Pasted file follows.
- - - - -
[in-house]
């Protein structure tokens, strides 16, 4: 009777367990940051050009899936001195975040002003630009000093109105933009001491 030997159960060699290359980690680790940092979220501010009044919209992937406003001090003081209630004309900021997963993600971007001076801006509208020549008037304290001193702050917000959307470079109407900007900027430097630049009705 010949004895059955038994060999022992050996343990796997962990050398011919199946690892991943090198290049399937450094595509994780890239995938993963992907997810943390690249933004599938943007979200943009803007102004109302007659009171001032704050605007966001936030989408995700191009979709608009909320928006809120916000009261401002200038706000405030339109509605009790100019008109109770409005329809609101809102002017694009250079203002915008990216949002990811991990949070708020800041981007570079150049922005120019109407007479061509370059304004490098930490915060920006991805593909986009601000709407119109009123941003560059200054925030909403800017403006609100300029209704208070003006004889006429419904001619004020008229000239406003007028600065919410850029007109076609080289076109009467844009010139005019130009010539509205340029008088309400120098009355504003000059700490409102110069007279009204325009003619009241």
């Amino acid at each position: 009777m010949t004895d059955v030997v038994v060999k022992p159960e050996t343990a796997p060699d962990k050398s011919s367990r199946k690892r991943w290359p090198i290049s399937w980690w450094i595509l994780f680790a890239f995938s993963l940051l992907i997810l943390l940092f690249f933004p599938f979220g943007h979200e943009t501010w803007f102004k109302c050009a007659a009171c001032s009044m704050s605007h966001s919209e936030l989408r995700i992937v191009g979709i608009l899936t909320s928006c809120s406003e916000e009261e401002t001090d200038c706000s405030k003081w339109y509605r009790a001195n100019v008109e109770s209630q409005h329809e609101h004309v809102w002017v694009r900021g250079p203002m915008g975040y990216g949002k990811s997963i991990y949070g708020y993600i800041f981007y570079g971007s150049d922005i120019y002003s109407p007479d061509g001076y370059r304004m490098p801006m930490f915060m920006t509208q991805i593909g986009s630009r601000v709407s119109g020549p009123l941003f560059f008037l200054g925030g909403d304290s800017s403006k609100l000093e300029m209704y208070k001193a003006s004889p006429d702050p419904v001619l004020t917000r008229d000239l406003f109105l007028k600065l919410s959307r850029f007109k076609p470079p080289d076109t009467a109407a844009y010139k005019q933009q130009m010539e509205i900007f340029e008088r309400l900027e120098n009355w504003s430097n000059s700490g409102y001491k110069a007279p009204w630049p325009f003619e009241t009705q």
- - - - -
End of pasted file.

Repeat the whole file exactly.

[in-house]
């Protein structure tokens, strides 16, 4: 009777367990940051050009899936001195975040002003630009000093109105933009001491 030997159960060699290359980690680790940092979220501010009044919209992937406003001090003081209630004309900021997963993600971007001076801006509208020549008037304290001193702050917000959307470079109407900007900027430097630049009705 010949004895059955038994060999022992050996343990796997962990050398011919199946690892991943090198290049399937450094595509994780890239995938993963992907997810943390690249933004599938943007979200943009803007102004109302007659009171001032704050605007966001936030989408995700191009979709608009909320928006809120916000009261401002200038706000405030339109509605009790100019008109109770409005329809609101809102002017694009250079203002915008990216949002990811991990949070708020800041981007570079150049922005120019109407007479061509370059304004490098930490915060920006991805593909986009601000709407119109009123941003560059200054925030909403800017403006609100300029209704208070003006004889006429419904001619004020008229000239406003007028600065919410850029007109076609080289076109009467844009010139005019130009010539509205340029008088309400120098009355504003000059700490409102110069007279009204325009003619009241």
């Amino acid at each position: 009777m010949t004895d059955v030997v038994v060999k022992p159960e050996t343990a796997p060699d962990k050398s011919s367990r199946k690892r991943w290359p090198i290049s399937w980690w450094i595509l994780f680790a890239f995938s993963l940051l992907i997810l943390l940092f690249f933004p599938f979220g943007h979200e943009t501010w803007f102004k109302c050009a007659a009171c001032s009044m704050s605007h966001s919209e936030l989408r995700i992937v191009g979709i608009l899936t909320s928006c809120s406003e916000e009261e401002t001090d200038c706000s405030k003081w339109y509605r009790a001195n100019v008109e109770s209630q409005h329809e609101h004309v809102w002017v694009r900021g250079p203002m915008g975040y990216g949002k990811s997963i991990y949070g708020y993600i800041f981007y570079g971007s150049d922005i120019y002003s109407p007479d061509g001076y370059r304004m490098p801006m930490f915060m920006t509208q991805i593909g986009s630009r601000v709407s119109g020549p009123l941003f560059f008037l200054g925030g909403d304290s800017s403006k609100l000093e300029m209704y208070k001193a003006s004889p006429d702050p419904v001619l004020t917000r008229d000239l406003f109105l007028k600065l919410s959307r850029f007109k076609p470079p080289d076109t009467a109407a844009y010139k005019q933009q130009m010539e509205i900007f340029e008088r309400l900027e120098n009355w504003s430097n000059s700490g409102y001491k110069a007279p009204w630049p325009f003619e009241t009705q």